Michelin-star sushi chef Endo Kazutoshi’s Tokyo secrets

Tokyo  (ES Magazine)
Tokyo (ES Magazine)

There’s no feeling like Tokyo. I was born in Yokohama, but from my house to the centre takes only 15 minutes by train. That’s why people call me Yoko-Tokyo.

I might be a chef but I know a lot of things about style and music. When I was growing up, if I wanted to see real fashion I would go to Tokyo. Harajuku and Koenji Pal street have a lot of vintage shops for thrifting. I can spend the day there and do a bit of shopping and people-watching — Hamarikyu garden is also great for this. Then I eat!

Maybe I’ll go to Sugita for sushi. Shinbashi Shimizu is great as well, but they don’t accept bookings so, failing this, I’ll try Yoshino Sushi Honten in Nihonbashi, which is my favourite inexpensive local joint.

Whenever I speak to any of my guests, they tell me Japan is so expensive. That’s one of the things I always hear. But Tokyo is not. It is easy to survive in Tokyo on a budget. The streets have everything you need. You can get yakitori and a beer for less than £1; the best place is Torisei in Ueno, it’s great for backpackers. You can even eat at Lawson shops; you may be surprised but they have everything. It’s a massive 24-hour convenience store chain and the food is as good as a Michelin-star restaurant. Also McDonald’s. I don’t eat McDonald’s anywhere else but Tokyo — the Japanese muffin is better.

For me, Tokyo food is not just sushi, tempura and soba. One-hundred and fifty years ago, Western people came to Japan and gave us many opportunities for trade and Tokyoites mixed up Western culture with Japanese. That’s why we have ketchup with rice and egg and pasta.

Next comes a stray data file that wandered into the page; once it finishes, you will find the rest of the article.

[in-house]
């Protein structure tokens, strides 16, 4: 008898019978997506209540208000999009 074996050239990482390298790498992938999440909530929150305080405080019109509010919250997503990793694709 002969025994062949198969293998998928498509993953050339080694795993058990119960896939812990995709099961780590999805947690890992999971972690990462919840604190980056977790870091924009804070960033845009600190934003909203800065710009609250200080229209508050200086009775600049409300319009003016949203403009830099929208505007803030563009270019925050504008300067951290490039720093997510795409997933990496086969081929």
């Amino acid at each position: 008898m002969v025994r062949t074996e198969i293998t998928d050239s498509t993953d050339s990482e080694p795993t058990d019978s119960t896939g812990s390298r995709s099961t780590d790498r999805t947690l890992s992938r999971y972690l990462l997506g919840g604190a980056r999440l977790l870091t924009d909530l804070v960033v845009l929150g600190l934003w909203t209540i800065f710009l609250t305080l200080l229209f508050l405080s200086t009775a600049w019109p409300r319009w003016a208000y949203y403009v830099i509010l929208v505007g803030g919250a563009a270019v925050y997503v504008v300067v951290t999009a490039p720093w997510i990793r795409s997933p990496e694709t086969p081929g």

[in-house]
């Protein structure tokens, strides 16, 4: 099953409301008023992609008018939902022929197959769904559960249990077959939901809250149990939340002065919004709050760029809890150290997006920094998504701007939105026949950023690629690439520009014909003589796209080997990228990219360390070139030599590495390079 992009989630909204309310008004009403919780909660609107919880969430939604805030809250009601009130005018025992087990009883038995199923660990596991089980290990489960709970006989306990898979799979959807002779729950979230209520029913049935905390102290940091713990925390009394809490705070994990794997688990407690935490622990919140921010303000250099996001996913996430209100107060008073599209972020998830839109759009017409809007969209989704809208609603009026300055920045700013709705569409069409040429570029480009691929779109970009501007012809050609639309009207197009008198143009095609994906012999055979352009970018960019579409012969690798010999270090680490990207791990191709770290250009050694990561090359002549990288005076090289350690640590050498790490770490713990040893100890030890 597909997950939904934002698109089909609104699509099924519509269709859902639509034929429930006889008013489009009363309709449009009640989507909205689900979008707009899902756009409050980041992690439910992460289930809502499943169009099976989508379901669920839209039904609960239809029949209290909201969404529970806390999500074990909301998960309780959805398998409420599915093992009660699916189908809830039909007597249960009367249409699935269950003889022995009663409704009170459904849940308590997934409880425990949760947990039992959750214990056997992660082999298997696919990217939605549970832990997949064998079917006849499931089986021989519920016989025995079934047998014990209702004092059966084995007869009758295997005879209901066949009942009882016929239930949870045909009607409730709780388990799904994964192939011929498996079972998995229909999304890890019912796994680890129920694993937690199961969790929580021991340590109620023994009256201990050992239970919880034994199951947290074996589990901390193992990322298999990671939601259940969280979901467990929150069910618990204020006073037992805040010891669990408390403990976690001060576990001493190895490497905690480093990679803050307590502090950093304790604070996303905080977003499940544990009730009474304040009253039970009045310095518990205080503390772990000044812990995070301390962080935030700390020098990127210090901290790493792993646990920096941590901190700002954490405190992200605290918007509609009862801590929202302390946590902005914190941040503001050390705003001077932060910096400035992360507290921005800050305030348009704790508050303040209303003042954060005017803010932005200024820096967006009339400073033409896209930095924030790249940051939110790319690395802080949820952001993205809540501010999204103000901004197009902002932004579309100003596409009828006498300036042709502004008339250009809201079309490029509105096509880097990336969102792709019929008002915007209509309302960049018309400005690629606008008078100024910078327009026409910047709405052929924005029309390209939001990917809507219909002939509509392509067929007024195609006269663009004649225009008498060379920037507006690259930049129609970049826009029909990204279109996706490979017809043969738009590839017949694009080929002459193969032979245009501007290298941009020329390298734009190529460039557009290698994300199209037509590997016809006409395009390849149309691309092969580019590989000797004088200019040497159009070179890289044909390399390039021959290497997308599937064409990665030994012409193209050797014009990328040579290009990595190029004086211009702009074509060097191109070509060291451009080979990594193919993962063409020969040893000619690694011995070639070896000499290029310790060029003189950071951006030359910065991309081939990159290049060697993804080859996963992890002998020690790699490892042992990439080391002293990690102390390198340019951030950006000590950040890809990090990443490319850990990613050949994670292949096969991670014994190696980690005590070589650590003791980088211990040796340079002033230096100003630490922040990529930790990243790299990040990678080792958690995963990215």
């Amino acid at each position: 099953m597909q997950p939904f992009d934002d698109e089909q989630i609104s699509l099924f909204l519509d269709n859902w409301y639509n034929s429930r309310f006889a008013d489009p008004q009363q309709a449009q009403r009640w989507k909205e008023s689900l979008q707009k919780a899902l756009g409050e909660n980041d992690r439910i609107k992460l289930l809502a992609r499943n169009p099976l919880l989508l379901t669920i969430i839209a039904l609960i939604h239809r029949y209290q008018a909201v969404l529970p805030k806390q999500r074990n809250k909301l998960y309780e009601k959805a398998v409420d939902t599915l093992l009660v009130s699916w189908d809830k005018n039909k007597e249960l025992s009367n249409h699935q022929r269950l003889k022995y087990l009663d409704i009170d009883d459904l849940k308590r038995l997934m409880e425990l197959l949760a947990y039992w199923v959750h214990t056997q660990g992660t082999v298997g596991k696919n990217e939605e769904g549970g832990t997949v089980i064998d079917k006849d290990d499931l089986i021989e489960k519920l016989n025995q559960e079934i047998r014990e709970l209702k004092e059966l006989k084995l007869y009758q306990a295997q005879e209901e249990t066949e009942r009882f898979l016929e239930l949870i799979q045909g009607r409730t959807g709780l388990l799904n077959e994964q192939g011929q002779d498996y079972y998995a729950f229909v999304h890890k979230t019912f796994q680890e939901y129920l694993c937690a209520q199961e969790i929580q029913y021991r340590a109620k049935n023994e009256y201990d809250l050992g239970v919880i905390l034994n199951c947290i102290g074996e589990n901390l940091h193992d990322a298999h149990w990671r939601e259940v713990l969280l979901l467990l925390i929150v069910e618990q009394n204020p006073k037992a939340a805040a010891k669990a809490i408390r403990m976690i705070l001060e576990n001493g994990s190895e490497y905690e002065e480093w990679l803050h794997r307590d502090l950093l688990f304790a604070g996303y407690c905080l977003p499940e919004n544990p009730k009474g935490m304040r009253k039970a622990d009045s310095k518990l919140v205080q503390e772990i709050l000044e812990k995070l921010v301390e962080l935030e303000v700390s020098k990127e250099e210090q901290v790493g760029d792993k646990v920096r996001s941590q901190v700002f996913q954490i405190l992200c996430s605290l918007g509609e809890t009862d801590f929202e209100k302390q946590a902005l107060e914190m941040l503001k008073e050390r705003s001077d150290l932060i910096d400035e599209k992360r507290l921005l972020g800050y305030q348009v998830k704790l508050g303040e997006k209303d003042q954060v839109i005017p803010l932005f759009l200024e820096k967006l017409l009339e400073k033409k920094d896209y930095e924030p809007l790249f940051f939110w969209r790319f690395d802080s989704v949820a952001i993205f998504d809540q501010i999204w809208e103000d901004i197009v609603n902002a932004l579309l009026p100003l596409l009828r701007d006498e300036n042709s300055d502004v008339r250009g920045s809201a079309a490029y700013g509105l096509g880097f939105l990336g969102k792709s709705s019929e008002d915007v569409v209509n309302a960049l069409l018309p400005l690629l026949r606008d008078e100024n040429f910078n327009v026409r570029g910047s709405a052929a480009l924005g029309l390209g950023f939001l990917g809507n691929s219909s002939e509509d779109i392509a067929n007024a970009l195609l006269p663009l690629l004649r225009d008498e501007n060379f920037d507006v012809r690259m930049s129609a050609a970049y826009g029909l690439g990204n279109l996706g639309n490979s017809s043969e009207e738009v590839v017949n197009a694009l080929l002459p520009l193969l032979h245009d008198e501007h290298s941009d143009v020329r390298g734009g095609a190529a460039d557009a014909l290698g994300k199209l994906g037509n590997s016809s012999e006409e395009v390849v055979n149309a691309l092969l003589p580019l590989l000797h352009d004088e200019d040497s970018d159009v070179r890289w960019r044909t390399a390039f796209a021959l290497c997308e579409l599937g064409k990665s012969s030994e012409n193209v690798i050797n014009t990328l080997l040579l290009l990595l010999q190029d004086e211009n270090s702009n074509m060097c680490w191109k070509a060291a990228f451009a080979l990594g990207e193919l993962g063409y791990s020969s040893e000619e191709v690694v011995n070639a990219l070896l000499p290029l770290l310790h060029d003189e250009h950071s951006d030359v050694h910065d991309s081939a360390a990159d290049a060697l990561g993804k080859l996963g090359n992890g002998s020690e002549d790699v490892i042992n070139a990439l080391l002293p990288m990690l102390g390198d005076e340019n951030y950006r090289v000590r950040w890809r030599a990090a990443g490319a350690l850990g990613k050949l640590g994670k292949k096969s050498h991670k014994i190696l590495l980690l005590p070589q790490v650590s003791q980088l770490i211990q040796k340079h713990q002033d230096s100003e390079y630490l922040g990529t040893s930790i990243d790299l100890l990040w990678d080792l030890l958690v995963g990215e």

Endo Kazutoshi (Benjamin McMahon)
Endo Kazutoshi (Benjamin McMahon)

I don’t eat McDonald’s anywhere else but Tokyo — the Japanese muffin is better.

For Italian I go to my good friend’s restaurant, Osteria Sughero, in Minato city. It is in a very posh area but his place is very local and laid-back. He has no website and there are only two tables and a few chairs around the counter, but he serves a great eight-course Italian menu straight off the side and everyone is always smiling.

When I want to let loose I go to Tatemichiya in Daikanyama, one of the best punk izakaya bars in Tokyo. It’s an underground place that stays open until 5am playing hardcore punk. I love punk music so here is a lot of fun. Loud music, grilled meat and good quality beer. Many other musicians and fashion lovers go, too. David Boyd went there, even Johnny Rotten!

Streets of Tokyo (ES Magazine)
Streets of Tokyo (ES Magazine)

But for me, Ginza is the best place in the world. My favourite unagi [eel] is in Ginza at Chikuyotei, where I get the unadon. In Ginza, I eat only this. There’s also Flor de Café (Kinohana). It was a favourite of John Lennon, who visited with Yoko Ono. I have to admit, it’s very expensive: one cup of coffee costs about £20! But it is very good. For a drink I go to Lupin, which is an old tavern bar almost a century old. Writers and presidents go there. Classic Ginza.

 (ES Magazine)
(ES Magazine)

This is part of the Japanese mentality: we love tradition, we love legacy. Every year I go back I try a new hotel. Last time I chose the Imperial Hotel because as Tokyo has changed, it has stayed the same for decades, even the same modern European breakfast is served. You know, I go to the same restaurant I did as a child with my grandpa: Ohta Nawanoren in Yokohama, where they know me. Japan is very funny — we have made a lot of innovations but what we really love is tradition. The concept of my restaurant is similar: it’s a mix of tradition and innovation.

Endo Kazutoshi is head chef at Endo at the Rotunda, W12 (endoatrotunda.com)